• Moving in with you or another family member, with or without supplemental home care.
  • Moving to an independent living apartment or villa in a LifeCare community like Friendship Village of DublinThis can be a great option if your loved one yearns for a vibrant senior lifestyle with lots of companionship, activities, and amenities.
  • Moving to an assisted living community catering to those who need help with feeding, dressing, managing medication and other activities of daily living.
  • Moving to a memory care unit, if your loved one experiences dementia or Alzheimer’s disease.
  • Moving to a health center or skilled nursing facility works best for those who need rehabilitative or long-term care related to an accident or illness.

As you gather information, keep talking to your parent about what would be best for them. Be open about your ability to help care for them.

You’ll also need to explore resources your parents have to pay for care, including savings, home equity, pensions, long-term care insurance and government programs. They may want to involve the family physician or other caregivers in evaluating options.

4. Involve Your Siblings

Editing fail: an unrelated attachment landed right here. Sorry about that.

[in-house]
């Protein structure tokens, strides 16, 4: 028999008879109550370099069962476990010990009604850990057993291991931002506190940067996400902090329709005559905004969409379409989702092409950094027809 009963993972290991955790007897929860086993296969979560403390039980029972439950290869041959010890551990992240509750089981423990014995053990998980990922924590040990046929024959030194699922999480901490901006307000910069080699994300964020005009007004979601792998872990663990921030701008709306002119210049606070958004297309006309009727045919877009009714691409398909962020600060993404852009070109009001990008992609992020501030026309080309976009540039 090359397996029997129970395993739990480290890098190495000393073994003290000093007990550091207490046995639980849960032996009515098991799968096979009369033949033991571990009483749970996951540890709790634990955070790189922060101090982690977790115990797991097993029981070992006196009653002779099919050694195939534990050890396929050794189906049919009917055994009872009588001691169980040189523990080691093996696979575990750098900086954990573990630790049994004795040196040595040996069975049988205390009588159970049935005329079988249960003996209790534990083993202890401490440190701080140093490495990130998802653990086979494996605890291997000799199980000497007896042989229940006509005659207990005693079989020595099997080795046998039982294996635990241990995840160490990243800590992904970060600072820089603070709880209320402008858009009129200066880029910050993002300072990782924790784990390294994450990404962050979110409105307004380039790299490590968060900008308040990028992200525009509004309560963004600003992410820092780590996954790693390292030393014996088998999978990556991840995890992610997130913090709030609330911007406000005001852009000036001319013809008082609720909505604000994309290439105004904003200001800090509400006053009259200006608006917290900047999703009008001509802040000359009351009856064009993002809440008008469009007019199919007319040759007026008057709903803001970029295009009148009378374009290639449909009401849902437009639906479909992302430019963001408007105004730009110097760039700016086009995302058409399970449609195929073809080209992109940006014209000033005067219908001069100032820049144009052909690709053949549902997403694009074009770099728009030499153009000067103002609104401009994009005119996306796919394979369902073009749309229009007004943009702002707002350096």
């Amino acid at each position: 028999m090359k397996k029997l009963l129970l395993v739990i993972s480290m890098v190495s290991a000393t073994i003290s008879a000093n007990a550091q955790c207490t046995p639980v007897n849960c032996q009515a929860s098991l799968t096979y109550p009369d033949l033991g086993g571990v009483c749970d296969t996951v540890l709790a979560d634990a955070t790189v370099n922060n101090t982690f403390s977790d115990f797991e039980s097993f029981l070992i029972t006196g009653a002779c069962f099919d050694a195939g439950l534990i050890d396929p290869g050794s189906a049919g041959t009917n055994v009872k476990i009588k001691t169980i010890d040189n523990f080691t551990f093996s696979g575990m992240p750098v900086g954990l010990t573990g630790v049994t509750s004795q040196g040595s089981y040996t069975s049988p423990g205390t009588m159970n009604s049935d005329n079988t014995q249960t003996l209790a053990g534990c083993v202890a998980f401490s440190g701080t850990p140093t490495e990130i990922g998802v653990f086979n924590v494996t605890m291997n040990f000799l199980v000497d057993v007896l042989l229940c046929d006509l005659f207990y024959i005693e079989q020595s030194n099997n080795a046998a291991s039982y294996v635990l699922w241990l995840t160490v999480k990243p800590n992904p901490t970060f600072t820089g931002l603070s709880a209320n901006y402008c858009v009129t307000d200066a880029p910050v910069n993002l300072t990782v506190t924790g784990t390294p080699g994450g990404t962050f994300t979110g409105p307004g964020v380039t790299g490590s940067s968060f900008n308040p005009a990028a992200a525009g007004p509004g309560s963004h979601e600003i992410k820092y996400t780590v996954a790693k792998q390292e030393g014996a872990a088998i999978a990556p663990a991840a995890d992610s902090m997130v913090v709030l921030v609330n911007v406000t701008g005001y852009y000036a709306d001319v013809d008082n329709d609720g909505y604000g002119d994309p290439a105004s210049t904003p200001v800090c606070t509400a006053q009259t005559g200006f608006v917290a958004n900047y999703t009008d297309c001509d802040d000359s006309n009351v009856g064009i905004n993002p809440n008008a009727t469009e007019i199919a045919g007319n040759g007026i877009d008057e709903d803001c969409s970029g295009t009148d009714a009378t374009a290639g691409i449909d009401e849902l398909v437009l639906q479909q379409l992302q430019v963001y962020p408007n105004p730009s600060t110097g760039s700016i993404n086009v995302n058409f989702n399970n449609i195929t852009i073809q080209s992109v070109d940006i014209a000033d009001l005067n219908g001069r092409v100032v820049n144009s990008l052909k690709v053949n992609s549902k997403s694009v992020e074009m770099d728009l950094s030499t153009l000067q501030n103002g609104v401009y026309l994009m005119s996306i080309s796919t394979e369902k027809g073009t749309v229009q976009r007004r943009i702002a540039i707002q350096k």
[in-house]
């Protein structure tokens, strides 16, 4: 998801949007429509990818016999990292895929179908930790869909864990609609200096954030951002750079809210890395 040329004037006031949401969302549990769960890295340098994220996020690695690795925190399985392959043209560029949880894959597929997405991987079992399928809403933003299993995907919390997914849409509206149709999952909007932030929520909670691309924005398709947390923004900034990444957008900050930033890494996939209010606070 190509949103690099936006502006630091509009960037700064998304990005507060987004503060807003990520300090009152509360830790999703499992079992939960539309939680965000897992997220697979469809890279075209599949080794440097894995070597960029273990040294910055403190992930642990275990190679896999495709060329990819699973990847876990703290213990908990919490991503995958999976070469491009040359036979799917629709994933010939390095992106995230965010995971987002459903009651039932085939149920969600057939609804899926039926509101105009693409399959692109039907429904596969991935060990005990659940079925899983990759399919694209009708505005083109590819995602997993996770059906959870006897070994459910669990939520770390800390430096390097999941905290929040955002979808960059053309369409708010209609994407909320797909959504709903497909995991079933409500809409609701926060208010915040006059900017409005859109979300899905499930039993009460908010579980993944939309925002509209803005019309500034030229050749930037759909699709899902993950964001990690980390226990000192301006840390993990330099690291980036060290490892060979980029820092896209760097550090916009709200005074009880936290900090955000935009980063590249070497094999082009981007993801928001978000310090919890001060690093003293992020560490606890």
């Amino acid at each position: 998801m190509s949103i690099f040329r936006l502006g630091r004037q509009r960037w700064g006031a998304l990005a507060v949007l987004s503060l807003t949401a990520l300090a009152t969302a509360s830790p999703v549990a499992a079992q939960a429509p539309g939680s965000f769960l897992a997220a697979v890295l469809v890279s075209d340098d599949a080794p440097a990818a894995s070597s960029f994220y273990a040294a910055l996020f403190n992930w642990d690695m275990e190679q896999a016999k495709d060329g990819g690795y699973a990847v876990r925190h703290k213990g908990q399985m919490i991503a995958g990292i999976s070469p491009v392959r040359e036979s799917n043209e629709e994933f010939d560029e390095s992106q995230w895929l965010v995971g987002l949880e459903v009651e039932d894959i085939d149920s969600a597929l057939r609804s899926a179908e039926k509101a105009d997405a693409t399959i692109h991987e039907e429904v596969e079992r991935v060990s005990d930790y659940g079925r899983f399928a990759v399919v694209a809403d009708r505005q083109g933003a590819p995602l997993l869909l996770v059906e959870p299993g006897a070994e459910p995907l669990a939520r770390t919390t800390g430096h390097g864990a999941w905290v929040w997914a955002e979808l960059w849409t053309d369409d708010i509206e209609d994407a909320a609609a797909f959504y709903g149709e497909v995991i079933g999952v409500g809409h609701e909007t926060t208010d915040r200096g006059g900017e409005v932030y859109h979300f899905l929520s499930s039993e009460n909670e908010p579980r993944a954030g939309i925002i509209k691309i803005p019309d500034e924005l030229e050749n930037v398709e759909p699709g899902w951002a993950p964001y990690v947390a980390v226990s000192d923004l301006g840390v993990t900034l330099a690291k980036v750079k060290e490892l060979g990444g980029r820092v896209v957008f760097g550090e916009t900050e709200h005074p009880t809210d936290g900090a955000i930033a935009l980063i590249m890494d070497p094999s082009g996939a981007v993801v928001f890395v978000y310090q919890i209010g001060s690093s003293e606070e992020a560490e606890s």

Two generations of Asian family on couchEven if you’re the primary caregiver, your siblings will want to be part of the conversation. Let them know you’re talking to your parents about their long-term plans.

Before your parents reach a decision, try to arrange at least one group conversation with everyone in the immediate family. This helps make sure you’ve considered all options, and everyone understands what your parents are thinking.

Then meet again after you’ve explored care options and your parents have made a decision.

5. Settle the Details

Once your parents decide on a direction for the next stage of their lives, it’s time to put a plan in place. This stage may involve:

  • Interviewing home care providers
  • Taking your parents to visit local senior living communities
  • Meeting with residency counselors and financial advisors
  • Reviewing and signing contracts

Keep talking to your parents throughout this phase to make sure they are on board with the eventual plan.

Once your parents make a final decision, you may need to help them downsize their possessions and arrange the sale of their home.

Find Life in Perfect Balance for Your Parents

Our Residency counselors can help you and your parents explore our vibrant LifeCare community and other care options within the Friendship Village of Dublin Family of Senior Living services.

You’re invited to schedule an in-person or video visit to learn about all we offer!


Enjoy this blog post? Sign up for our newsletter to receive stories like these in your inbox!








News Categories

Get the Latest Email News

  • This field is for validation purposes and should be left unchanged.
Aa Aa Aa
Don't Miss Our Upcoming Events! Click Here to Register